Public Architecture, Conversations on Design and Public Impact

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Thursday, October 20, 2011
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Left to right: Jess Zimbabwe, Jair Lynch, Frank Giblin, Gabriel Kroiz. (Amanda Hurley)

Left to right: Jess Zimbabwe, Jair Lynch, Frank Giblin, Gabriel Kroiz. (Amanda Kolson Hurley)

Last night, the Woolly Mammoth theater in downtown Washington, D.C. hosted a forum on design’s potential to affect social change, organized by the San Francisco nonprofit Public Architecture and sponsored by Teknion. Attendees filed into a rehearsal hall to hear four speakers from the public and private sectors who are using design to effect change on different scales.

John Peterson, the founder of Public Architecture, introduced the session with a brief survey of his organization’s projects and programs, and a call to action: Noting that there are 1.5 million nonprofit organizations in the United States, and that their total annual revenue tops $1 trillion, he contended that this is an important client base designers have mostly failed to engage. An important objective of Public Architecture right now is “to wake that sleeping economy,” he said.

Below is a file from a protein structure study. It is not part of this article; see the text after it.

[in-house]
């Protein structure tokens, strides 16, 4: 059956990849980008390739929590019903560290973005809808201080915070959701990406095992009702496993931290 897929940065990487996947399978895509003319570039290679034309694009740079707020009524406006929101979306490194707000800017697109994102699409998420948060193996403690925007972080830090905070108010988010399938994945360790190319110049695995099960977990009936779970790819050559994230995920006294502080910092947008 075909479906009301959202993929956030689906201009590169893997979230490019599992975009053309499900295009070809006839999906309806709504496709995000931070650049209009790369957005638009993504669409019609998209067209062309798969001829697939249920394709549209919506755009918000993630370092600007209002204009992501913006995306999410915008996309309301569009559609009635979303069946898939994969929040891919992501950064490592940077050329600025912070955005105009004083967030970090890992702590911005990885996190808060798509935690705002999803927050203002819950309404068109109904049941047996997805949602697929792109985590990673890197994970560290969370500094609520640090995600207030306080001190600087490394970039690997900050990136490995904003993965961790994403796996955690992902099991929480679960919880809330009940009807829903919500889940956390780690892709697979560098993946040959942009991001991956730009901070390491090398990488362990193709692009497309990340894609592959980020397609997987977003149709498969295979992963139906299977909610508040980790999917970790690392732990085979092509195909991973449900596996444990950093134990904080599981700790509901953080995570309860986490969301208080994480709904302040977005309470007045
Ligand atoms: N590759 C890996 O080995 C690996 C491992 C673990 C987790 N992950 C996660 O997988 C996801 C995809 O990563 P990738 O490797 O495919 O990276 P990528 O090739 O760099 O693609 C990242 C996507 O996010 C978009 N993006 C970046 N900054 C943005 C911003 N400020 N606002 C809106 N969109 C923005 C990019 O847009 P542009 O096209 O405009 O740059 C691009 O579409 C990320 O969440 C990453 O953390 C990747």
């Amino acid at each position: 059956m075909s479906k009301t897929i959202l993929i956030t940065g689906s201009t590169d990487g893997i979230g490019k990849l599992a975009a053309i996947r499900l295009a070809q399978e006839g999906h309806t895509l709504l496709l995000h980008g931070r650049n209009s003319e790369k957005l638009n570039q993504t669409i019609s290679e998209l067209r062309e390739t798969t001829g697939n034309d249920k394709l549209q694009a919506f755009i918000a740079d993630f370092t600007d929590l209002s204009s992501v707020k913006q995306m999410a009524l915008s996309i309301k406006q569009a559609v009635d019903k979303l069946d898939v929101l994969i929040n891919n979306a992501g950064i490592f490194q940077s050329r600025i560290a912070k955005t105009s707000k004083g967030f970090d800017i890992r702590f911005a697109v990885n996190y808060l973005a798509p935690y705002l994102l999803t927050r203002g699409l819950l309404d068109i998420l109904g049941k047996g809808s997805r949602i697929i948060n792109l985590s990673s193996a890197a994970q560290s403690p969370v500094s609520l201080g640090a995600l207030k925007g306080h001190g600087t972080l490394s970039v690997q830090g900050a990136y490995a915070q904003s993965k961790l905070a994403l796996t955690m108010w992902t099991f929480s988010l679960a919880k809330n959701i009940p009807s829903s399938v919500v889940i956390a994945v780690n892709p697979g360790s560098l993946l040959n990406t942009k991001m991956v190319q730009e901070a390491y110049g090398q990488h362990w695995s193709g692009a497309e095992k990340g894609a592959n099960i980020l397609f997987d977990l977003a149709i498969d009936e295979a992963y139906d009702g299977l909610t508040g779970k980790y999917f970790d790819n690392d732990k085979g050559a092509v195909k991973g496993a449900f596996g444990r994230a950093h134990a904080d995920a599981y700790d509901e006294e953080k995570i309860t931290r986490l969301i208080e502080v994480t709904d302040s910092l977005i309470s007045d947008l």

Jess Zimbabwe, executive director of the Rose Center for Public Leadership at the Urban Land Institute, spoke about her group’s efforts to foster dialogue between developers and public officials. A fellowship program that the Rose Center runs for public officials allows them to “step back from emergencies at their desks” and practice design thinking—not the most natural mode of thinking for them, Zimbabwe pointed out.

Gabriel Kroiz, an architect who is program director at Morgan State University’s architecture school in Baltimore, discussed his work on the building and neighborhood scales in that city, as well as his teaching, and Frank Giblin, director of the Urban Development/Good Neighbor Program at the GSA, described the collaborative strategies used to improve public spaces around several of that agency’s courthouse projects. Local developer Jair Lynch spoke of belonging to a “new age of developers” who are responding to the societal shift toward living and working in existing places, and put forward a five-stage model of urban regeneration.

The conversation picks up again tonight in Philadelphia, with a forum at the Arts Ballroom on Locust Street.

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